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So the baby boomers are trying to put it into the 1960s paradigm map again. BEWARE THESE BABY BOOMERS!! This is my shtick. Yeah, we need the baby boomers, and Hillary Clinton supporters. They still have a huge demographic—but it’s been about them them them for so long—-I think that might explain some of the pent up resentment, or sheer catharsis of “Generation X-ish” (a generation that never really had the demographic numbers by itself), and the under 30 *MARK RISTAINO” (MUSIC FOR AMERICA) crowd—-who, now, finally had a way to speak, and be heard, not just by the older people, but BY EACH OTHER.
A film that I’ve been dying to see since the trailer showed up on Youtube last year: You Weren’t There: A History of Chicago Punk 1977-1984. Clubs like Oz and O’Banions stayed just one step ahead of the law (thanks in part to likely payoffs to the man) and managed to host many classic shows by the likes of The Effigies, Naked Raygun, and Strike Under. The live footage shown was just stunning: The Effigies at OZ in all their boots-and-braces glory, for instance. Early incarnations of Naked Raygun playing loft parties!!!! Amazing stuff. I can’t say enough about how good this film is and it how it succeeds on so many levels. A must see…
Ultimately, this groundbreaking song (which is nonetheless deeply rooted in traditions) helps rewrite the mystery of love (and the more than love that is really part of love).
Scottish born, English artist ASTRID WILLIAMSON is a longtime favorite of The Big Takeover, and she rarely plays in the U.S. This week brings three chances to catch her awesome set of pipes (two gigs in New York, both of them free admission, as well as Grand Rapids, with one in Philly a few months later) / “Day three of Noise Pop (day two for me, as I missed out on Thursday’s debauchery with a headache, alas), has me biking to Bottom of the Hill (BOTH) in the Portrero Hill neighborhood of San Francisco. BOTH has been my frequent destination for live music over the 11 years I have lived in The City, and I could get here with my eyes shut. The mid-size club (capacity being 300) has great sound and a decent layout. And I can’t help but feel very comfortable as I walk through to door at 9:00 sharp. I’m here to see VEIL VEIL VARNISH, WHITE DENIM, A PLACE TO BURY STRANGERS, and HOLY F**.”
OK, so it’s not on par with SXSW but maybe it’s not trying to be. The overall feel is less an obvious industry love fest and more of an event where a fan can enjoy an evening without fear of being kept out of a show by industry snobs filling the room with their hot air and BO, or run over by the truck dispensing free ginseng energy drinks. Noise Pop seemingly caters to the actual music lover, and in this writer’s eyes that’s the way it should be. This fan-centric attitude can only come from the top, and by that I mean KEVIN ARNOLD, its founder and passionate supporter of independent music. To say that he has done a service to the independent music community is the understatement of the decade. Thanks Kevin.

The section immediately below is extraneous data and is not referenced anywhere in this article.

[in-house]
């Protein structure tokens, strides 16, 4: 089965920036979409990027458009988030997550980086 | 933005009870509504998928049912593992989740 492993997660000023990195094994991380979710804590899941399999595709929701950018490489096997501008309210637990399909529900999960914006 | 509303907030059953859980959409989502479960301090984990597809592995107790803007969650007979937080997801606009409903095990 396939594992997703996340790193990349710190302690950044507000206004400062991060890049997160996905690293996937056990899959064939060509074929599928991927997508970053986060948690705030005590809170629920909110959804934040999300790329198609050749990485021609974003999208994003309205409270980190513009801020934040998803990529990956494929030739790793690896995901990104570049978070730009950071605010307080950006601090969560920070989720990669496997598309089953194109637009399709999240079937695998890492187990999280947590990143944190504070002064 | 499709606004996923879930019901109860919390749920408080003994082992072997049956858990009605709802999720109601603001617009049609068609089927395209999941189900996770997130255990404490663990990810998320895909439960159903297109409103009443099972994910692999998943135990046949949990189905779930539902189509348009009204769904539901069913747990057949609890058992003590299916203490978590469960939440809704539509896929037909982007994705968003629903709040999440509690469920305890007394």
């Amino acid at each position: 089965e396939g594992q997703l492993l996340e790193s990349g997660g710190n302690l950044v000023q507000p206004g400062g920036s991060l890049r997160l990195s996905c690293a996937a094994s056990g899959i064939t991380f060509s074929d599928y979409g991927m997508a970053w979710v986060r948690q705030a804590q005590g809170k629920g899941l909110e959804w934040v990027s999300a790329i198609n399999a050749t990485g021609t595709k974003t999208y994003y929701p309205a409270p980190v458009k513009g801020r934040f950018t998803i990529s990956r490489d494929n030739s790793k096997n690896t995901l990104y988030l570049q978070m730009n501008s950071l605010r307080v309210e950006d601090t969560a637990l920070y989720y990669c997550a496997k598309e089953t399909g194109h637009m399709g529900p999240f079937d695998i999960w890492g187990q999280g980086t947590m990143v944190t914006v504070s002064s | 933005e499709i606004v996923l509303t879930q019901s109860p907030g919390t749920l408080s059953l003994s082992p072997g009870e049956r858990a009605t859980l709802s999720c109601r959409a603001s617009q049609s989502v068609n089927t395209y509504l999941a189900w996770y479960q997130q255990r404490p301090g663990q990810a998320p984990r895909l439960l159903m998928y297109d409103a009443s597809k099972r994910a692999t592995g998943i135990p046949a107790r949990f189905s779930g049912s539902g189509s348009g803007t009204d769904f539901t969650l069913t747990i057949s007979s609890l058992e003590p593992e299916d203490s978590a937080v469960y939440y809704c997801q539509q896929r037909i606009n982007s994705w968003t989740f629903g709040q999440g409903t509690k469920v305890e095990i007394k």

The new guy is on a mission to explore websites where users can upload/download music and tell you about some undiscovered, unsigned talent whose music is floating in the cybernetic ether of the internet.
In Harvey’s “Sheela-Na-Gig,” the sound of the polysyllabic proper (even clinical) word “exhibitionist” becomes more obscene (and stings more) than any rapper’s use of the word “hoe” or “skeezer.”
Last year, U.S. compact disc sales plunged by 19%. With the consumer today facing pressure from all sides, chances are that 2008 will be even worse.
The energy, enthusiasm and the overall rapturous joy of the both the musicians and the audience was just contagious. This was my Eureka moment!
The five reviews of mine included here did not appear in issue 61 of The Big Takeover, because I frankly ran out of time in my seemingly endless writing job to do them in time before the issue had to be closed and sent off to the printer. But they all deserved better and I am glad to print them here rather than making you all wait several more months to read them in issue 62. Likewise, the other three, written by three of our other talented and valuable writers, did not appear in 61 for other reasons explained herein.
It’s only January, but already we’ve got our first example of major label greed running out of control. Nonesuch, a division of WEA, has issued two versions of the soundtrack to Tim Burton’s film of Sweeney Todd, The Demon Barber of Fleet Street, starring Johnny Depp in an adaptation of Stephen Sondheim’s musical of the same name. Consumers – and retailers – have an unpleasant choice to make.
I am stunned and saddened to hear that another death has befallen the Rogue Wave folks.
On the first Sunday of every month, Sound Fix Lounge behind the record store has a mix exchange. Here’s my mix for the December 2 exchange: “The Saddest Songs in the World.”
With its name-your-price approach, Radiohead made people feel that they owed the group something and that indebtedness, however manifested, only led to better buzz and more goodwill.
However, what really irks me about him is his distaste for anything he perceives as non-mainstream.
The current October issue of Spin, dedicated to the 30th anniversary of the 1977 punk rock explosion, has not one but two pieces from me. One is what turned out to be the cover story (that was a shock!), a long and funny interview with Johnny Rotten, where he sounds off on his old days in The Sex Pistols and the other bands around back then, and what he’s been doing since (like swimming with sharks, battling bugs, and appeasing apes). The other is a roundtable discussion with six of the leading lights of the San Francisco and L.A. 1977 punk scenes, along with two more from London, The Avengers’ Penelope Houston and Jimmy Wilsey, X’s Billy Zoom, The Weirdos’ Dix Denney, The Dils’ Chip Kinman, The Germs’ Don Bolles, and The Slits’ Ari Up and Tessa Pollitt. It’s a great issue! No kidding! Others interview a slew of other 1977 folks from England and New York. Check it out!